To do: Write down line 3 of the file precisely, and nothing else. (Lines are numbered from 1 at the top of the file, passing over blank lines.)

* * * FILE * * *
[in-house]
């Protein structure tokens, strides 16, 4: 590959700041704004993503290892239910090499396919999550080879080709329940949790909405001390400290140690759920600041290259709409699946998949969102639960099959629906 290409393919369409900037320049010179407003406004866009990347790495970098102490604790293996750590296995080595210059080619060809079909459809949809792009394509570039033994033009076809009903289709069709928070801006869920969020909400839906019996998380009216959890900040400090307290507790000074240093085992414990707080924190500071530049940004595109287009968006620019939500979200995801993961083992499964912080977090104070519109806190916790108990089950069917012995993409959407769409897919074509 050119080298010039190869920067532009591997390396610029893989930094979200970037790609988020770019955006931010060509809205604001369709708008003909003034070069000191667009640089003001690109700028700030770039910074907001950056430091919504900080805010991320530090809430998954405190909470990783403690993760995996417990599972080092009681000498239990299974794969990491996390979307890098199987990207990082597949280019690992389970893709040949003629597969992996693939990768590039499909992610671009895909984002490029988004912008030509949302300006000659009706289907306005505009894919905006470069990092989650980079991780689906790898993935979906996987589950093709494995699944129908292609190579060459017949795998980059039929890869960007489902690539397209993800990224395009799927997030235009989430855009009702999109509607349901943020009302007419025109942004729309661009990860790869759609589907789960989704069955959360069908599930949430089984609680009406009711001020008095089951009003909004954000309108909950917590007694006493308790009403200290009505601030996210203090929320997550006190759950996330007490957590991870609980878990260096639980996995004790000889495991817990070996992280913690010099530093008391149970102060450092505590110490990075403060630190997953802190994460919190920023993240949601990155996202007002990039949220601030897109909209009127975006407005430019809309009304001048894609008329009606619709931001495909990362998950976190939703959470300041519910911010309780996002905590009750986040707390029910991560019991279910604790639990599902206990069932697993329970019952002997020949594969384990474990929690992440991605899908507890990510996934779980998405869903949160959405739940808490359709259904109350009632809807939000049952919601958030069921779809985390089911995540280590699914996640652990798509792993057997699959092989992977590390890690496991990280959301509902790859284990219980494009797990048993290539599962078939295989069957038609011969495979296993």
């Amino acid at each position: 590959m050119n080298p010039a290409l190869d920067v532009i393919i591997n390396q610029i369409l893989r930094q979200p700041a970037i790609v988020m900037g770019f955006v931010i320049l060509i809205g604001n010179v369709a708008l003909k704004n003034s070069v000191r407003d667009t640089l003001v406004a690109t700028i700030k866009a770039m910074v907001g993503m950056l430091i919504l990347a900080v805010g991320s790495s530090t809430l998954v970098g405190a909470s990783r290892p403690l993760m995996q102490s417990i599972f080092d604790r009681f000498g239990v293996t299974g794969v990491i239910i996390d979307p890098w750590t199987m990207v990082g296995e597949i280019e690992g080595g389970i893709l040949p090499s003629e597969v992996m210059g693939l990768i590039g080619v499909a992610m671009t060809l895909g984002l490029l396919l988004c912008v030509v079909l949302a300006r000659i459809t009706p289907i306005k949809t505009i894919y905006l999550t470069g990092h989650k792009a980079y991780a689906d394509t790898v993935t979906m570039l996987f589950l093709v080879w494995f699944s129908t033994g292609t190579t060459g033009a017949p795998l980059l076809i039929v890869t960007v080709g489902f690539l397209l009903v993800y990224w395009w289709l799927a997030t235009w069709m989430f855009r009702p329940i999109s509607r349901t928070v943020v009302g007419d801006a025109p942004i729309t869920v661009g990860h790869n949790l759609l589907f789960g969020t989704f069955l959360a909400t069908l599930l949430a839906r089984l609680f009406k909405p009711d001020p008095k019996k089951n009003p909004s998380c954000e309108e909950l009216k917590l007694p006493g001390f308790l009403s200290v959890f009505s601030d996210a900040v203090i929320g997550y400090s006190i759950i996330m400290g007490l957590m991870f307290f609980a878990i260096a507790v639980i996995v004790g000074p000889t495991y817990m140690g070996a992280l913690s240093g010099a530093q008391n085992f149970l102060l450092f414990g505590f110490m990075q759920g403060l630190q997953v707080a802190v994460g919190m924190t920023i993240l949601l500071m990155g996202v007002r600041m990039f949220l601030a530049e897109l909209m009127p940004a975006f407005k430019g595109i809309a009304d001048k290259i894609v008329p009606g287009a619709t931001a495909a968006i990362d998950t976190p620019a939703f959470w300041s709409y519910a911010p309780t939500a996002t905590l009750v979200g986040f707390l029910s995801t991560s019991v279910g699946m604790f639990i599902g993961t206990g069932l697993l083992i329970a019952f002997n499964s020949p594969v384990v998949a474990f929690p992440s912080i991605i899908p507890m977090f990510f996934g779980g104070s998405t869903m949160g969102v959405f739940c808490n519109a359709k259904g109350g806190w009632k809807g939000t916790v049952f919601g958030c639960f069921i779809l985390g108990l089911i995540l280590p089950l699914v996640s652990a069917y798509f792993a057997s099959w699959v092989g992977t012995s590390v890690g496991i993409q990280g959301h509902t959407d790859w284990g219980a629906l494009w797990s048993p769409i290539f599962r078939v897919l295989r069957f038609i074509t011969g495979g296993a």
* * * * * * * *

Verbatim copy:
């Amino acid at each position: 590959m050119n080298p010039a290409l190869d920067v532009i393919i591997n390396q610029i369409l893989r930094q979200p700041a970037i790609v988020m900037g770019f955006v931010i320049l060509i809205g604001n010179v369709a708008l003909k704004n003034s070069v000191r407003d667009t640089l003001v406004a690109t700028i700030k866009a770039m910074v907001g993503m950056l430091i919504l990347a900080v805010g991320s790495s530090t809430l998954v970098g405190a909470s990783r290892p403690l993760m995996q102490s417990i599972f080092d604790r009681f000498g239990v293996t299974g794969v990491i239910i996390d979307p890098w750590t199987m990207v990082g296995e597949i280019e690992g080595g389970i893709l040949p090499s003629e597969v992996m210059g693939l990768i590039g080619v499909a992610m671009t060809l895909g984002l490029l396919l988004c912008v030509v079909l949302a300006r000659i459809t009706p289907i306005k949809t505009i894919y905006l999550t470069g990092h989650k792009a980079y991780a689906d394509t790898v993935t979906m570039l996987f589950l093709v080879w494995f699944s129908t033994g292609t190579t060459g033009a017949p795998l980059l076809i039929v890869t960007v080709g489902f690539l397209l009903v993800y990224w395009w289709l799927a997030t235009w069709m989430f855009r009702p329940i999109s509607r349901t928070v943020v009302g007419d801006a025109p942004i729309t869920v661009g990860h790869n949790l759609l589907f789960g969020t989704f069955l959360a909400t069908l599930l949430a839906r089984l609680f009406k909405p009711d001020p008095k019996k089951n009003p909004s998380c954000e309108e909950l009216k917590l007694p006493g001390f308790l009403s200290v959890f009505s601030d996210a900040v203090i929320g997550y400090s006190i759950i996330m400290g007490l957590m991870f307290f609980a878990i260096a507790v639980i996995v004790g000074p000889t495991y817990m140690g070996a992280l913690s240093g010099a530093q008391n085992f149970l102060l450092f414990g505590f110490m990075q759920g403060l630190q997953v707080a802190v994460g919190m924190t920023i993240l949601l500071m990155g996202v007002r600041m990039f949220l601030a530049e897109l909209m009127p940004a975006f407005k430019g595109i809309a009304d001048k290259i894609v008329p009606g287009a619709t931001a495909a968006i990362d998950t976190p620019a939703f959470w300041s709409y519910a911010p309780t939500a996002t905590l009750v979200g986040f707390l029910s995801t991560s019991v279910g699946m604790f639990i599902g993961t206990g069932l697993l083992i329970a019952f002997n499964s020949p594969v384990v998949a474990f929690p992440s912080i991605i899908p507890m977090f990510f996934g779980g104070s998405t869903m949160g969102v959405f739940c808490n519109a359709k259904g109350g806190w009632k809807g939000t916790v049952f919601g958030c639960f069921i779809l985390g108990l089911i995540l280590p089950l699914v996640s652990a069917y798509f792993a057997s099959w699959v092989g992977t012995s590390v890690g496991i993409q990280g959301h509902t959407d790859w284990g219980a629906l494009w797990s048993p769409i290539f599962r078939v897919l295989r069957f038609i074509t011969g495979g296993a």